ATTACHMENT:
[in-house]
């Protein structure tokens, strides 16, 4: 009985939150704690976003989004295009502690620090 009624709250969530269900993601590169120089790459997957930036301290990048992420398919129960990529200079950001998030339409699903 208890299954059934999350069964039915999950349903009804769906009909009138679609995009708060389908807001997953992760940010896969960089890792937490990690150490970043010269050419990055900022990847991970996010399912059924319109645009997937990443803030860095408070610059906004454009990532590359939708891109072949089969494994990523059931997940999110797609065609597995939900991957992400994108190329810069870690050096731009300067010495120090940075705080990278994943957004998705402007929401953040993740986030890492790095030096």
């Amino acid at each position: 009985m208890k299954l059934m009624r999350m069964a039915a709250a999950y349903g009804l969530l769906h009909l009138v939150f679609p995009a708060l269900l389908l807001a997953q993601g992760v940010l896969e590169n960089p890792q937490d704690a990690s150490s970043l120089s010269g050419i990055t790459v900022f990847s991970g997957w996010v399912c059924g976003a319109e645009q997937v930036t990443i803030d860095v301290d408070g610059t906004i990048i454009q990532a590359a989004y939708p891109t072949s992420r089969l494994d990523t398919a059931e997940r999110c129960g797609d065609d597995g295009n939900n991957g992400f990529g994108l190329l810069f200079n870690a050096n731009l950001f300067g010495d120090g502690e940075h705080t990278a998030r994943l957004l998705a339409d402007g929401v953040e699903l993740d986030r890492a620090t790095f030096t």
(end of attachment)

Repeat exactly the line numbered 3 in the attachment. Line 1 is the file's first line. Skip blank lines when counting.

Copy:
């Amino acid at each position: 009985m208890k299954l059934m009624r999350m069964a039915a709250a999950y349903g009804l969530l769906h009909l009138v939150f679609p995009a708060l269900l389908l807001a997953q993601g992760v940010l896969e590169n960089p890792q937490d704690a990690s150490s970043l120089s010269g050419i990055t790459v900022f990847s991970g997957w996010v399912c059924g976003a319109e645009q997937v930036t990443i803030d860095v301290d408070g610059t906004i990048i454009q990532a590359a989004y939708p891109t072949s992420r089969l494994d990523t398919a059931e997940r999110c129960g797609d065609d597995g295009n939900n991957g992400f990529g994108l190329l810069f200079n870690a050096n731009l950001f300067g010495d120090g502690e940075h705080t990278a998030r994943l957004l998705a339409d402007g929401v953040e699903l993740d986030r890492a620090t790095f030096t």